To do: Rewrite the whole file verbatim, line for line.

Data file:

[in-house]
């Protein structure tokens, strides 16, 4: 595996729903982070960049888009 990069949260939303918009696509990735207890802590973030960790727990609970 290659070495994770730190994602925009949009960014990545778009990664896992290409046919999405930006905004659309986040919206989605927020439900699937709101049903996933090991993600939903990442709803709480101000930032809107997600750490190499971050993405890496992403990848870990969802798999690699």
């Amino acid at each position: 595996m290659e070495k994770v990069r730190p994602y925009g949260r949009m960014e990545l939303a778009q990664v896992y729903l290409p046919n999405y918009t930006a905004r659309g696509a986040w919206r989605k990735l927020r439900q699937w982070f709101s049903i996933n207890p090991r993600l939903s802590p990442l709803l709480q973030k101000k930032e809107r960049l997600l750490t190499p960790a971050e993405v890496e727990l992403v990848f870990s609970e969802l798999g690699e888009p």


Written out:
[in-house]
């Protein structure tokens, strides 16, 4: 595996729903982070960049888009 990069949260939303918009696509990735207890802590973030960790727990609970 290659070495994770730190994602925009949009960014990545778009990664896992290409046919999405930006905004659309986040919206989605927020439900699937709101049903996933090991993600939903990442709803709480101000930032809107997600750490190499971050993405890496992403990848870990969802798999690699």
């Amino acid at each position: 595996m290659e070495k994770v990069r730190p994602y925009g949260r949009m960014e990545l939303a778009q990664v896992y729903l290409p046919n999405y918009t930006a905004r659309g696509a986040w919206r989605k990735l927020r439900q699937w982070f709101s049903i996933n207890p090991r993600l939903s802590p990442l709803l709480q973030k101000k930032e809107r960049l997600l750490t190499p960790a971050e993405v890496e727990l992403v990848f870990s609970e969802l798999g690699e888009p």